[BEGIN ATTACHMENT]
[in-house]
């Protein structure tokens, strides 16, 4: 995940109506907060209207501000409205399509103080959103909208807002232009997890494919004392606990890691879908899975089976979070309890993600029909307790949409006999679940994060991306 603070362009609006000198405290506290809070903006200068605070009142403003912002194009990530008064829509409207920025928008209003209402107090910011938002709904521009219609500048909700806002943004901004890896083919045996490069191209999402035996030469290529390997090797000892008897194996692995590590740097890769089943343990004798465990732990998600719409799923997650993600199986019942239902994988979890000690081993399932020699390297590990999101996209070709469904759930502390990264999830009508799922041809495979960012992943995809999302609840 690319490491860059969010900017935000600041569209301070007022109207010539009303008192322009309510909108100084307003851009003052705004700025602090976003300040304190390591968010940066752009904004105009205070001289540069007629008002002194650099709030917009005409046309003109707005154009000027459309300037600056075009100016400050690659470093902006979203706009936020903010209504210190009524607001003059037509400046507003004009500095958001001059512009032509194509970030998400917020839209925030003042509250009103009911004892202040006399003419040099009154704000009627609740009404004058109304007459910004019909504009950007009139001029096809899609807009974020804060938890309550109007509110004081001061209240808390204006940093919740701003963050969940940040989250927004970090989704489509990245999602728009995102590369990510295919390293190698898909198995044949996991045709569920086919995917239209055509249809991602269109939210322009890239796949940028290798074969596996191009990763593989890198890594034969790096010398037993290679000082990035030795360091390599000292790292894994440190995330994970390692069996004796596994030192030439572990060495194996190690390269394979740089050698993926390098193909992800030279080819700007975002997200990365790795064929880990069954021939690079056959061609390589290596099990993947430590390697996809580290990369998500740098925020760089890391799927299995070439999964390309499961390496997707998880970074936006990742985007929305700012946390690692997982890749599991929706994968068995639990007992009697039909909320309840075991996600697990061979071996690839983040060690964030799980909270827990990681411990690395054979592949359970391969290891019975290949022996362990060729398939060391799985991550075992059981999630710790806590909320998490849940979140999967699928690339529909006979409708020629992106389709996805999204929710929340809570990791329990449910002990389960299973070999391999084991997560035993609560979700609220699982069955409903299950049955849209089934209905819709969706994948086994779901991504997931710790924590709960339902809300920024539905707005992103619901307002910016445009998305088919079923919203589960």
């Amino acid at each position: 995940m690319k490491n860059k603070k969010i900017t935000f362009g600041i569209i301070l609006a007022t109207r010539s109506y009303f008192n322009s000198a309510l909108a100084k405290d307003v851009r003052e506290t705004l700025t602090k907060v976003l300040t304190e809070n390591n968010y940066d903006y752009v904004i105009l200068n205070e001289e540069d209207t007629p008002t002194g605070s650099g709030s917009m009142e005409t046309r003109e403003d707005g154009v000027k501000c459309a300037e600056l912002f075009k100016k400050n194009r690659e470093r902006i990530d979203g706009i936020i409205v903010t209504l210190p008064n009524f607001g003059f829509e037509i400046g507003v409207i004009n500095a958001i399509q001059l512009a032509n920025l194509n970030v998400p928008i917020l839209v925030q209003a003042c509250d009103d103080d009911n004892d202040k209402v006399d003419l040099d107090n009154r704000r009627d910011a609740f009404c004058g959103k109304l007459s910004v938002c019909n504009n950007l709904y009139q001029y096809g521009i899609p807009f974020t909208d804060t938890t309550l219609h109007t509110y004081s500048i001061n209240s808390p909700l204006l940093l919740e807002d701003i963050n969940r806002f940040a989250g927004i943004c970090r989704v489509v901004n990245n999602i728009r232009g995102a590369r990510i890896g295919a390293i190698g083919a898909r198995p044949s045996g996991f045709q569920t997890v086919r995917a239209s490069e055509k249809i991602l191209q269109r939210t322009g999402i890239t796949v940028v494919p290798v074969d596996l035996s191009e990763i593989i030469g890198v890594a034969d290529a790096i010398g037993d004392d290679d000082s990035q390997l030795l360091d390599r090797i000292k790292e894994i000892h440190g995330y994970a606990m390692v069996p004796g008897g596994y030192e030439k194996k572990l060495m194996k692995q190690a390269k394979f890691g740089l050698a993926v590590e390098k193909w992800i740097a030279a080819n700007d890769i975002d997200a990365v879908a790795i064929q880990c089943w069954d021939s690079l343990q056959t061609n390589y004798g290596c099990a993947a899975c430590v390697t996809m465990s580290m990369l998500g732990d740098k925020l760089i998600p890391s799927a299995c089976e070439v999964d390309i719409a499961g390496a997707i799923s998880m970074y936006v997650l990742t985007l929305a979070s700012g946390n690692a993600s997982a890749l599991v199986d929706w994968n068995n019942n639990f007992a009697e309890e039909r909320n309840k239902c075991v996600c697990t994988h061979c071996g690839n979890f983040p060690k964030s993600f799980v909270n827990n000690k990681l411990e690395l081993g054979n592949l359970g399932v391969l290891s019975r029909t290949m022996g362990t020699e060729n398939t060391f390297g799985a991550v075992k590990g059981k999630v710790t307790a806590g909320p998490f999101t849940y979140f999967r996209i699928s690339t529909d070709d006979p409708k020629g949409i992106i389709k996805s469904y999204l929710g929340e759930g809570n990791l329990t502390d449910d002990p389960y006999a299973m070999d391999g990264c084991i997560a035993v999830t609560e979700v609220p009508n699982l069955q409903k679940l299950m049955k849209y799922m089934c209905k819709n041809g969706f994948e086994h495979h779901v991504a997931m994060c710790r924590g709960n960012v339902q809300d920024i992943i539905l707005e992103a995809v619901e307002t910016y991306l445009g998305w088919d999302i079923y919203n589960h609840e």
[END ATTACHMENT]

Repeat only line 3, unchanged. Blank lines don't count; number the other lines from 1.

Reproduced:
């Amino acid at each position: 995940m690319k490491n860059k603070k969010i900017t935000f362009g600041i569209i301070l609006a007022t109207r010539s109506y009303f008192n322009s000198a309510l909108a100084k405290d307003v851009r003052e506290t705004l700025t602090k907060v976003l300040t304190e809070n390591n968010y940066d903006y752009v904004i105009l200068n205070e001289e540069d209207t007629p008002t002194g605070s650099g709030s917009m009142e005409t046309r003109e403003d707005g154009v000027k501000c459309a300037e600056l912002f075009k100016k400050n194009r690659e470093r902006i990530d979203g706009i936020i409205v903010t209504l210190p008064n009524f607001g003059f829509e037509i400046g507003v409207i004009n500095a958001i399509q001059l512009a032509n920025l194509n970030v998400p928008i917020l839209v925030q209003a003042c509250d009103d103080d009911n004892d202040k209402v006399d003419l040099d107090n009154r704000r009627d910011a609740f009404c004058g959103k109304l007459s910004v938002c019909n504009n950007l709904y009139q001029y096809g521009i899609p807009f974020t909208d804060t938890t309550l219609h109007t509110y004081s500048i001061n209240s808390p909700l204006l940093l919740e807002d701003i963050n969940r806002f940040a989250g927004i943004c970090r989704v489509v901004n990245n999602i728009r232009g995102a590369r990510i890896g295919a390293i190698g083919a898909r198995p044949s045996g996991f045709q569920t997890v086919r995917a239209s490069e055509k249809i991602l191209q269109r939210t322009g999402i890239t796949v940028v494919p290798v074969d596996l035996s191009e990763i593989i030469g890198v890594a034969d290529a790096i010398g037993d004392d290679d000082s990035q390997l030795l360091d390599r090797i000292k790292e894994i000892h440190g995330y994970a606990m390692v069996p004796g008897g596994y030192e030439k194996k572990l060495m194996k692995q190690a390269k394979f890691g740089l050698a993926v590590e390098k193909w992800i740097a030279a080819n700007d890769i975002d997200a990365v879908a790795i064929q880990c089943w069954d021939s690079l343990q056959t061609n390589y004798g290596c099990a993947a899975c430590v390697t996809m465990s580290m990369l998500g732990d740098k925020l760089i998600p890391s799927a299995c089976e070439v999964d390309i719409a499961g390496a997707i799923s998880m970074y936006v997650l990742t985007l929305a979070s700012g946390n690692a993600s997982a890749l599991v199986d929706w994968n068995n019942n639990f007992a009697e309890e039909r909320n309840k239902c075991v996600c697990t994988h061979c071996g690839n979890f983040p060690k964030s993600f799980v909270n827990n000690k990681l411990e690395l081993g054979n592949l359970g399932v391969l290891s019975r029909t290949m022996g362990t020699e060729n398939t060391f390297g799985a991550v075992k590990g059981k999630v710790t307790a806590g909320p998490f999101t849940y979140f999967r996209i699928s690339t529909d070709d006979p409708k020629g949409i992106i389709k996805s469904y999204l929710g929340e759930g809570n990791l329990t502390d449910d002990p389960y006999a299973m070999d391999g990264c084991i997560a035993v999830t609560e979700v609220p009508n699982l069955q409903k679940l299950m049955k849209y799922m089934c209905k819709n041809g969706f994948e086994h495979h779901v991504a997931m994060c710790r924590g709960n960012v339902q809300d920024i992943i539905l707005e992103a995809v619901e307002t910016y991306l445009g998305w088919d999302i079923y919203n589960h609840e």